Before the American Revolution, it had been illegal to print an English language version of the Bible in the Colonies. Only the Crown could grant permission to print the Bible, and no American printers held a license from the King granting permission. However, when the war cut off shipments of Bibles from Great Britain, thereby creating a shortage, the Colonies’ declaration of independence from the Crown removed this requirement for a license thus opening the way to begin printing the Bible in America.
The war had entered its third year, when on July 7, 1777, a petition signed by three clergymen was introduced to the Continental Congress then sitting in Philadelphia:
“We the Ministers of the Gospel of Christ in the city of Philadelphia … taking it into our serious consideration that in our present circumstances, books in general, and in particular, the holy Scriptures contained in the old and new Testaments are growing so scarce and dear, that we greatly fear that unless timely care can be used to prevent it, we shall not have bibles for our schools and families, and for the publick worship of God in our churches.
We therefore think it our duty to our country and to the churches of Christ to lay this danger before this honourable house, humbly requesting that under your care, and by your encouragement, a copy of the holy Bible may be printed, so as to be sold nearly as cheap as the common Bibles, formerly imported from Britain and Ireland, were sold.”
Because of more pressing issues relating to the war, this petition was not examined, discussed, nor a report given by the committee until two months later on the 11th of September. That day, the report issued by the committee stated that they had “conferred fully with the printers, etc. in this city and are of the opinion, that the proper types for printing the Bible are not to be had in this country, and that the paper cannot be procured, but with such difficulties and subject to such casualties to render any dependence on it altogether improper…” The committee then recommended that Congress “order the committee of commerce to import 20,000 bibles from Holland, Scotland or elsewhere into the different ports of the Union.”
In the meantime, Robert Aitken had already taken the initiative and stepped in to fill this void. Beginning in 1777, Aitken, at his own expense, began publishing and selling a small duodecimo New Testament, the first English translation of the New Testament to be Made in America. This New Testament filled “353 pages tightly” and measured 5-1/2″ x 3-1/8″. The text was laid out in two columns with chapter and verse numbers, but no headings. The title page proclaims: “newly translated out of the original Greek; and with the former translations diligently compared and revised. Appointed to be read in churches.” With just a few changes, the wording echoes the title page of the first edition of the King James Bible published in 1611, although Aitken omits the King James’ reference to the king!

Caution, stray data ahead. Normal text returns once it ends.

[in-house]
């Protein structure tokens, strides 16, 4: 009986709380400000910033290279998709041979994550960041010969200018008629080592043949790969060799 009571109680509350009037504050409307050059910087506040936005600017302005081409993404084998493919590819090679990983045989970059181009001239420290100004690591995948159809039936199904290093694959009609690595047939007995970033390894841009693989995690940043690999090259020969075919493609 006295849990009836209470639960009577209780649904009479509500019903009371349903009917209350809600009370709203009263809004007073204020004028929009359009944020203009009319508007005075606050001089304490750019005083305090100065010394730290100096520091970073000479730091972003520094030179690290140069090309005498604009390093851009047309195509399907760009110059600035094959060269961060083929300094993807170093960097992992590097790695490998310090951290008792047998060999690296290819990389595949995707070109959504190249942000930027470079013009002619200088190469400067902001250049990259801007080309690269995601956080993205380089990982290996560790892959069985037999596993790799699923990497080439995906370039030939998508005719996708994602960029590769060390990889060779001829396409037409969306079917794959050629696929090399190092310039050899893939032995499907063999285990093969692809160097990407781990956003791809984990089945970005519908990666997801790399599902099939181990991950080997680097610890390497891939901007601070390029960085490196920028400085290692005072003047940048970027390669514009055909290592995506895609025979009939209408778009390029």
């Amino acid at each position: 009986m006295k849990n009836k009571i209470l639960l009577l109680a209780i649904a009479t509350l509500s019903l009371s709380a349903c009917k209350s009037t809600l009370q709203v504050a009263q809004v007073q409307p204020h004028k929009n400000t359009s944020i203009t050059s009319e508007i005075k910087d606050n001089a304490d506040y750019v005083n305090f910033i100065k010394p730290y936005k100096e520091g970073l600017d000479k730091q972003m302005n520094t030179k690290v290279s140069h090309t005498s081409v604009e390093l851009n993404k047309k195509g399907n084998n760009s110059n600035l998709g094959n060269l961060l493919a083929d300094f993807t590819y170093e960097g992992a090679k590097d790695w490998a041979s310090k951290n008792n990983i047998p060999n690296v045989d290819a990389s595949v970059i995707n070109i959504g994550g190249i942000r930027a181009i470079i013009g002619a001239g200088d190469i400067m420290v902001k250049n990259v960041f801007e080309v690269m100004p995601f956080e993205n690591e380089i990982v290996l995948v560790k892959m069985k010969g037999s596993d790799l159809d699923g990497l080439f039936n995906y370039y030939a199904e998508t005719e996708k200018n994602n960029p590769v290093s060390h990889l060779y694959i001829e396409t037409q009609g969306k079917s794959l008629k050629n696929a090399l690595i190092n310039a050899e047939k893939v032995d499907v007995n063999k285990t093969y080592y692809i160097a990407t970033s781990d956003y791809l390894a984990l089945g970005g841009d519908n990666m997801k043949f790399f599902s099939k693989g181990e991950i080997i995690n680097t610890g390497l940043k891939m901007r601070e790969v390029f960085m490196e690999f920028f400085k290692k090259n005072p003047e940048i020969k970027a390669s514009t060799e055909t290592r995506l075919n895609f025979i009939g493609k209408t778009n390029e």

Aitken first advertised his New Testament for sale in the August 28, 1777 edition of the Pennsylvania Evening Post:
“This logo, depicting an anchor and ship in stormy seas, was printed on Aitken’s shipping forms. As with any British colonist, Aitken would first need to brave the ocean before setting foot in America. One can imagine that this logo reflected both his personal experience as well as the overseas origin of his stock of books. In 1769, Aitken made a brief trip to America as a temporary sojourner, selling books and other goods he brought over from Scotland. Aitken returned home, but brought his family back with him in 1771 to establish permanent residency. On his trip, he shipped over enough supplies to start a business importing, binding, and printing books (see Sher, 532 ff.).”
A version of this logo is found in the Marian S. Carson Collection, Library of Congress, and is printed in Richard B. Sher, The Enlightenment and the Book (University of Chicago, 2007), p. 533, fig. 8.4.